Georgia Property Tax Law Changes

Posted by Daniel Jones on Feb 23, 2016 7:00:00 AM

Georgia House Bill 202 was passed and signed by the Governor in May of 2015. The bill is in full force and effect starting in tax year 2016. This article addresses some of the changes that have the biggest impact on the property tax appeal process. 

One of the features about the property tax law in Georgia that taxpayers like to take advantage of is a section of the law referred to as "299C". This is the code section that says that if a property tax appeal is settled at the Board of Equalization or Superior Court then the tax assessors cannot increase the value for two more years. There has been an addition to the law such that the assessment "freeze" is invalid in the following cases:

"This subsection shall not apply to a valuation established by an appeal decision if the taxpayer or his or her authorized representative failed to attend the appeal hearing or provide the board of equalization, hearing officer, or arbitrator with some written evidence supporting the taxpayer's opinion of value."

In the past, some people that were satisfied with their property tax assessment, but wanted the value frozen, would simply appeal to the board of equalization and not appear. The board would rule on the side of the county, but it was still a board decision and subject to 299C. With the changes to the tax law this is no longer possible. 

In the past when you filed an appeal you didn't have to assert a value. The Georgia Department of Revenue now has a uniform appeal form for use by all of the counties, and there is a field for the taxpayers value. The tax law now reads "Such uniform appeal form shall require the initial assertion of a valuation of the property by the taxpayer."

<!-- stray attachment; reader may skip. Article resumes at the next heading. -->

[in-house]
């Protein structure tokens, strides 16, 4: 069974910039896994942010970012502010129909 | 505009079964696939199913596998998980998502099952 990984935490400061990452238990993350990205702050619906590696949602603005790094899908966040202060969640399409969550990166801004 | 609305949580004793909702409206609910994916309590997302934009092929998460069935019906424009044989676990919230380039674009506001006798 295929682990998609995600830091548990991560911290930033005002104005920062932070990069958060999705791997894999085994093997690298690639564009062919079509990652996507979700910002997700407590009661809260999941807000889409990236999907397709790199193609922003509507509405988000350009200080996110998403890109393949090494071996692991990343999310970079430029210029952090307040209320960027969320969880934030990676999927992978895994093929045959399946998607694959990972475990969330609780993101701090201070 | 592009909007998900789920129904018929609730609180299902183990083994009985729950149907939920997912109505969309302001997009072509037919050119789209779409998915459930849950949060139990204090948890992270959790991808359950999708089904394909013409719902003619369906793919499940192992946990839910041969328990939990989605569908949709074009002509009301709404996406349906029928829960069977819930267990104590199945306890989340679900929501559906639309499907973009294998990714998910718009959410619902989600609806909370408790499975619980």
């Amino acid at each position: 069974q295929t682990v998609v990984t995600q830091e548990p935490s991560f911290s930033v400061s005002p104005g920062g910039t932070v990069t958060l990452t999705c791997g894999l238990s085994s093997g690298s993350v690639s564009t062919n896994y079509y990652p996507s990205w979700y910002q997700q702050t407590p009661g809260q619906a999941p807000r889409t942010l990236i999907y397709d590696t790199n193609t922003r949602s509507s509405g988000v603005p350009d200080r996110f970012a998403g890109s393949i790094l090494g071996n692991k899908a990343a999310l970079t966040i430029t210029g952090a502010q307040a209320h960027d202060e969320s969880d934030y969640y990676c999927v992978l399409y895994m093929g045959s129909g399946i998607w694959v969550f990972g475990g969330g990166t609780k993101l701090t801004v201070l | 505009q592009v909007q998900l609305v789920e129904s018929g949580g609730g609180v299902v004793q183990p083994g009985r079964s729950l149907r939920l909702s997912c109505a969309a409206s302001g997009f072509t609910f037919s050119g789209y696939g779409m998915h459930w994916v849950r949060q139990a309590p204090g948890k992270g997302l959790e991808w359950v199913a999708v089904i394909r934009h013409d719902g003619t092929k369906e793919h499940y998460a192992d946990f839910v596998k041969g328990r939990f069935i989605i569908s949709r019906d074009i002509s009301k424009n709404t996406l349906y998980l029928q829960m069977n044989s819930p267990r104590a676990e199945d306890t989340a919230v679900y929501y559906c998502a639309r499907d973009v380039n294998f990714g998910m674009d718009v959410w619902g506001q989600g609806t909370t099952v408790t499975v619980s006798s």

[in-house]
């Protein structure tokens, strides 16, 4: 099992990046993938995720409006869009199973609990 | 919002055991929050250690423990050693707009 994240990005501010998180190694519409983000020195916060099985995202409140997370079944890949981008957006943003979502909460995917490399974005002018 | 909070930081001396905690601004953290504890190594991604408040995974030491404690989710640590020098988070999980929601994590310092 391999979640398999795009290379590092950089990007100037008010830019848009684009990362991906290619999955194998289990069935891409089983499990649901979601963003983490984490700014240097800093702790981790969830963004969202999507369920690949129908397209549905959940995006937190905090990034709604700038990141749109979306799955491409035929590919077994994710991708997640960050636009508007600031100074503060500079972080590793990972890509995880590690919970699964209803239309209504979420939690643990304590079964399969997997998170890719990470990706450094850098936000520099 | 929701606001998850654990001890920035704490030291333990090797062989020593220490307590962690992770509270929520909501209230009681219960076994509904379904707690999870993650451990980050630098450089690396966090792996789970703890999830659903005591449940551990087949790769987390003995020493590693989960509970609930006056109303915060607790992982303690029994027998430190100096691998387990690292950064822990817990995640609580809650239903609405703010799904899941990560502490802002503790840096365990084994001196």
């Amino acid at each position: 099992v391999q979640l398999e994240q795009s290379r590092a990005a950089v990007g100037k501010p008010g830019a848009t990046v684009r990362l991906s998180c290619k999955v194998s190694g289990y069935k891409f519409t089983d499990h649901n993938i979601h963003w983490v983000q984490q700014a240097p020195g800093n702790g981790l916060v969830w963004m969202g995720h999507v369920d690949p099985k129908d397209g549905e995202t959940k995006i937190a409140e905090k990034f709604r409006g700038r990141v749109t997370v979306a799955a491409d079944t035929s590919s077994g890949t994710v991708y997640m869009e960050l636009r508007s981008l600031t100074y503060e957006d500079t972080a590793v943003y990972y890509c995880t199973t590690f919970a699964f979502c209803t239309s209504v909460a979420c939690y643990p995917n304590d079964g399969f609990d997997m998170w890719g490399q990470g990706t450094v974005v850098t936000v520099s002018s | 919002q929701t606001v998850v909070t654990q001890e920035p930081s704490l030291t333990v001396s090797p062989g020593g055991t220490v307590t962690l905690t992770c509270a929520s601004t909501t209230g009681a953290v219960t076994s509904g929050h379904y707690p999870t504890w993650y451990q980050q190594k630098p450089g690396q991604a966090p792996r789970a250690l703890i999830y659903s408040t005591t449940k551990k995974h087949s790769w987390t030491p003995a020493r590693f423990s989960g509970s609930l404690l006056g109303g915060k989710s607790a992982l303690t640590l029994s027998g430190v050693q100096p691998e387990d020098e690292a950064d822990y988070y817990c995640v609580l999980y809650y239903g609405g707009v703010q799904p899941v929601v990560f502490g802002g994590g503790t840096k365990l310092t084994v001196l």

However it goes on to say that "Any assertion of value by the taxpayer on the uniform appeal form made to the board of tax assessors shall be subject to later amendment or revision by the taxpayer by submission of written evidence to the board of tax assessors." As a result, you can put whatever value you want on the appeal form and then change it later.

Another change to the property tax law pertains to the evidence presented at appeal hearings. In the past you could bring whatever you wanted to the hearing and the county would bring whatever they wanted too. The board or hearing officer would hear both sides and render a decision. Now the county and the taxpayer can request the evidence to be presented prior to the formal hearing. It reads as follows:

"Such written notice shall advise each party that he or she may request a list of witnesses, documents, or other written evidence to be presented at the hearing by the other party, which shall be provided to the requesting party not less than seven days prior to the time of the hearing." 

Now this is a real problem in my opinion. Personally I don't want the county to know what I am going to present to the board of equalization. I don't want the county to have time to build a case against the evidence I want to present. Of course this new rule gives us time to pick apart the county's case as well, but this is an extra step that I don't necessarily want to take. It remains to be seen whether the counties will take advantage of this and start requesting hearing evidence from taxpayers prior to hearings. This is an additional expense that I can't imagine most counties want to adopt. 

There are other changes to the property tax law, such as reducing the cost to file your appeal to superior court to $25, but the main points regarding tax appeals have been covered here. If you need help with your property tax appeal contact Atlanta's property tax appeal consultants Fair Assessments, LLC.


Topics: tax assessment

property tax appeals

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